Tracking kindergarten vaccine exemptions in Michigan
In Michigan, 4.5% of kindergartners were granted exemptions to required vaccines as of the end of last school year. That's down from 5.5% in 2012.
Why it matters: Michigan is bucking the national trend of higher exemption rates, ticking up and down over the years but still lower than a decade ago.
- Vaccinations reduce the spread of childhood illnesses like smallpox that once plagued the country. While children are generally required to get vaccinations before attending public school, exemptions can be given for both medical and nonmedical reasons, such as religious or moral objections.
- Studies have found an increased risk of infection from vaccine-preventable diseases among exempt children.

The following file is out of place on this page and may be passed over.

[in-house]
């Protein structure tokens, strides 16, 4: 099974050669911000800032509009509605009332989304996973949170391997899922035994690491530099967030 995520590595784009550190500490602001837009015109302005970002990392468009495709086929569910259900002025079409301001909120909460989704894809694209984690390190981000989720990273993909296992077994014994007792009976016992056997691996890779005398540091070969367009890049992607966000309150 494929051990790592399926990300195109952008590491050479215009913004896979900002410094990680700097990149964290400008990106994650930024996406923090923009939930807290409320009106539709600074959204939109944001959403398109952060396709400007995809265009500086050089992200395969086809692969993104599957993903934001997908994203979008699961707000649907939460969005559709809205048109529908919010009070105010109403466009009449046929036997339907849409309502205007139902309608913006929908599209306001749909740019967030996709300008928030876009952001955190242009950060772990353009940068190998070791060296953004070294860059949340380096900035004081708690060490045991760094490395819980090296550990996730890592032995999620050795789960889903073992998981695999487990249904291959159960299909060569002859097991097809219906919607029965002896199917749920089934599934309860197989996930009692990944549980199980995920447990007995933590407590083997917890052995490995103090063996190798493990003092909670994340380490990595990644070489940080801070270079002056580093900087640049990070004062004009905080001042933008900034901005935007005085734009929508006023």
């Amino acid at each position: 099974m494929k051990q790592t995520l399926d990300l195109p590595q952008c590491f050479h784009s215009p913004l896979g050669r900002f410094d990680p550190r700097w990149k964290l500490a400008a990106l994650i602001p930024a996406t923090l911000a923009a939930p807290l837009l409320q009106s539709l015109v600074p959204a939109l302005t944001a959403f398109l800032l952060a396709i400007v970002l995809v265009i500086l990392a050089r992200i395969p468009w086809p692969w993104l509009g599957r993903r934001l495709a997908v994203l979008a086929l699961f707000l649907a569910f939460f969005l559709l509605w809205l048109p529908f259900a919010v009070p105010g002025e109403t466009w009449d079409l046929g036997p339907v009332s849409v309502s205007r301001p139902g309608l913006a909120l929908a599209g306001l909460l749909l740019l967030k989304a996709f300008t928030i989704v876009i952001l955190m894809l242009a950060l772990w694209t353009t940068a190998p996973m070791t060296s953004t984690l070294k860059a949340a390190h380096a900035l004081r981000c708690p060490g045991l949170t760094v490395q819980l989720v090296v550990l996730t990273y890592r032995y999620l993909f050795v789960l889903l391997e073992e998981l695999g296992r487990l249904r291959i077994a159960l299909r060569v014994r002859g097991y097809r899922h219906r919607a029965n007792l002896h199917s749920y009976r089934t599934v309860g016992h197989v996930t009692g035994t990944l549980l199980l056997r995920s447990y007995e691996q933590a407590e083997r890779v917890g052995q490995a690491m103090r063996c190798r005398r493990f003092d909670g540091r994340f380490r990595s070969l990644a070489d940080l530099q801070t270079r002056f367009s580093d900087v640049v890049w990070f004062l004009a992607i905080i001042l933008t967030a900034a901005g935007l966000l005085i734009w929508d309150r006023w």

Yes, but: Overall childhood vaccination rates here are their lowest since 2011, sliding under 70% in half the counties, Michigan Radio recently reported. That vaccination rate is considered a minimum for herd immunity.
- "We really saw those rates of routine childhood immunizations drop during the pandemic," state chief medical executive Natasha Bagdasarian said at a press conference.
By the numbers: Nationally, the median kindergarten vaccine exemption rate was rising even before the pandemic, increasing from 1.4% in 2012 to 2.6% in 2019, per CDC estimates.
- The rate was 2.7% in 2022.
Driving the news: While COVID-19 vaccination is not required for young children attending public school, it appears that concerns over that shot may be fueling broader skepticism nationally.
- Just 70% of Americans now say healthy kids should be vaccinated as a requirement to attend public school— down from 82% pre-COVID-19, per a recent Pew survey.
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